Groin pain in men is often a result of injury or a pulled muscle due to sports, according to Mayo Clinic. Less common causes include kidney stones and diseases such as epididymitis and hydrocele.
A very common cause of groin pain in men is a pulled ligament, muscle or tendon, states Mayo Clinic. This often happens in athletes who play contact sports such as hockey, football and soccer. The individual may experience the pain immediately after the injury, or the pain could increase gradually over a long period of time. Groin pain due to an athletic injury may worsen if the person continues to use the injured area.
Groin pain in men may be due to a kidney stone or a hernia, reports Mayo Clinic. Testicle conditions may cause pain that radiates to the groin area. Other less common causes are testicle tumors and enlarged lymph nodes, according to MedlinePlus.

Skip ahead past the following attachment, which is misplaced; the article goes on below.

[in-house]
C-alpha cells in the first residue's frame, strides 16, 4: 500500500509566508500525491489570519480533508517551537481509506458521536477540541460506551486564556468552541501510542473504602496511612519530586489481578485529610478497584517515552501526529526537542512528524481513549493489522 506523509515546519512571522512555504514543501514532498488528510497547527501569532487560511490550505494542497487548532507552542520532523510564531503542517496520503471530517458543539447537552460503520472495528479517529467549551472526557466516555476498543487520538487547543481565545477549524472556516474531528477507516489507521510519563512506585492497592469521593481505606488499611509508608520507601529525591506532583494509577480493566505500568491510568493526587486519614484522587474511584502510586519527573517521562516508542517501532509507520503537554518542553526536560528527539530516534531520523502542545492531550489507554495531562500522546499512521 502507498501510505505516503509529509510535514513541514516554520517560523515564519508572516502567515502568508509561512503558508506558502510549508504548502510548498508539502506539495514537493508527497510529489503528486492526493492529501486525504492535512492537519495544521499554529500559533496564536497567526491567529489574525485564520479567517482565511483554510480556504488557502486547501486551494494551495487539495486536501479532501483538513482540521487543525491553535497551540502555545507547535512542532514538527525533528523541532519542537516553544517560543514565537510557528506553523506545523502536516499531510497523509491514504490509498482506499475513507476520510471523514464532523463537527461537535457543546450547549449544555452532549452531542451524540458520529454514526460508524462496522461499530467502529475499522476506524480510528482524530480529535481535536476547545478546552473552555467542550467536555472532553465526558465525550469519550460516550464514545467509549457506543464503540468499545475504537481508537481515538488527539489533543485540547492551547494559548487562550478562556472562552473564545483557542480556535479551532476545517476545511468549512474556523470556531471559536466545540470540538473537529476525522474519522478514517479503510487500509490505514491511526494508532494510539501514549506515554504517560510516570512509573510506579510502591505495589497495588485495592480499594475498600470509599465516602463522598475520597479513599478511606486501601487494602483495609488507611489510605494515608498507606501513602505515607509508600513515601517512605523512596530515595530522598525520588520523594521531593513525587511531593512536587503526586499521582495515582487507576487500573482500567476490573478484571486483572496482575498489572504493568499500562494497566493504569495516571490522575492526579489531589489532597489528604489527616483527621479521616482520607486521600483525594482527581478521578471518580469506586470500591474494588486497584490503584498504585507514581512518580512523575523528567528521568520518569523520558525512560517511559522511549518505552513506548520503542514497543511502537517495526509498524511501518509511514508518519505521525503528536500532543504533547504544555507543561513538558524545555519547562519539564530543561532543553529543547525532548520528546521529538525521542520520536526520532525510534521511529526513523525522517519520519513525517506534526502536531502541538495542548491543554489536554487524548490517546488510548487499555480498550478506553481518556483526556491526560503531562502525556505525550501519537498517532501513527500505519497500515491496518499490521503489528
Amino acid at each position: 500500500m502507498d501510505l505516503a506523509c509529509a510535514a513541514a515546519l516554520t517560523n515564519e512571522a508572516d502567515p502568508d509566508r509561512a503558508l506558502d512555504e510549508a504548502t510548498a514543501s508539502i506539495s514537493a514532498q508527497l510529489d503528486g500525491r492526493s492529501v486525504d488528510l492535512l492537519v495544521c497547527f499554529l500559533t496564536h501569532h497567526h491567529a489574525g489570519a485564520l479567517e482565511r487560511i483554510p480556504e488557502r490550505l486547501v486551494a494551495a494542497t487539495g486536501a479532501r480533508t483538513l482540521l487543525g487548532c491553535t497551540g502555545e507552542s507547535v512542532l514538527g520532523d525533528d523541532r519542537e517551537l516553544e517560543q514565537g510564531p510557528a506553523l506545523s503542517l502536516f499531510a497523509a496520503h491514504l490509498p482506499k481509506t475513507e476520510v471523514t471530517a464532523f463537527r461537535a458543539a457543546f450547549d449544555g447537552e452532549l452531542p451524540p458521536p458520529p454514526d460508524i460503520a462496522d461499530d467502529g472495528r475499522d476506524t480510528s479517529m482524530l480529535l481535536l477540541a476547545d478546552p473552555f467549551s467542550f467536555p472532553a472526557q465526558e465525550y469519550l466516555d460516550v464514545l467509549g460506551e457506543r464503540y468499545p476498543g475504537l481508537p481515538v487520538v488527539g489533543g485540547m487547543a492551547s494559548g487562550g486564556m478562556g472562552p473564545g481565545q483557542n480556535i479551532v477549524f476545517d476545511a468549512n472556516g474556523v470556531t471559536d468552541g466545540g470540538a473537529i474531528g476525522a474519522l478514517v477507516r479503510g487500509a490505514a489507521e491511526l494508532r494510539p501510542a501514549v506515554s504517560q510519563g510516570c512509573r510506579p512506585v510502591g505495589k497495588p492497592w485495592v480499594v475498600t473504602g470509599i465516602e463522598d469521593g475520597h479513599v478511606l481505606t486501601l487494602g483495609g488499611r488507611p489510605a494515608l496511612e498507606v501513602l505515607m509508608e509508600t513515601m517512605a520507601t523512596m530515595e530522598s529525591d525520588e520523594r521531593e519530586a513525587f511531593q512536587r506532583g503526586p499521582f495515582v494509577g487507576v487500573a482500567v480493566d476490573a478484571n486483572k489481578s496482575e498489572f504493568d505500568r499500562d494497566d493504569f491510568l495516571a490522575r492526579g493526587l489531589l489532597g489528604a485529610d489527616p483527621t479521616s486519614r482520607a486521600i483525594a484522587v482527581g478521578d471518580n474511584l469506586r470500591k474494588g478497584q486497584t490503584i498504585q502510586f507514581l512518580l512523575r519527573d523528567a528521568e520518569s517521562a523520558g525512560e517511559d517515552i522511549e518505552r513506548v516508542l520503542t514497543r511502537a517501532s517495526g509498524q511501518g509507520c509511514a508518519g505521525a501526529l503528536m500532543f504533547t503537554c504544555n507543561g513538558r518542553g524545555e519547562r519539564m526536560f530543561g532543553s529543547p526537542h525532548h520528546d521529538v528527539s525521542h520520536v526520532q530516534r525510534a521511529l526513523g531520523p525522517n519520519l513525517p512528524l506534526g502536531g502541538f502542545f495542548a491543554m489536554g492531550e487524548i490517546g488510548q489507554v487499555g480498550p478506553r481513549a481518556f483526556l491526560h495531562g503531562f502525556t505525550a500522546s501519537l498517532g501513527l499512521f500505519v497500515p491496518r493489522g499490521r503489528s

Conditions that may directly or indirectly cause groin pain in men include hydrocele, or swollen scrotum, testicle inflammation or spermatocele, which is the buildup of fluid in the testicles, explains Mayo Clinic. Men also may experience pain and discomfort in the groin area due to a twisted testicle or a retractile testicle.
Men should contact their doctor if the pain lasts for more than a few days, advises Healthline. If the groin pain is accompanied by blood in urine, fever, or swelling and lumps in the testicles, he should seek immediate medical care as these symptoms could indicate more serious conditions such as testicular cancer or infection.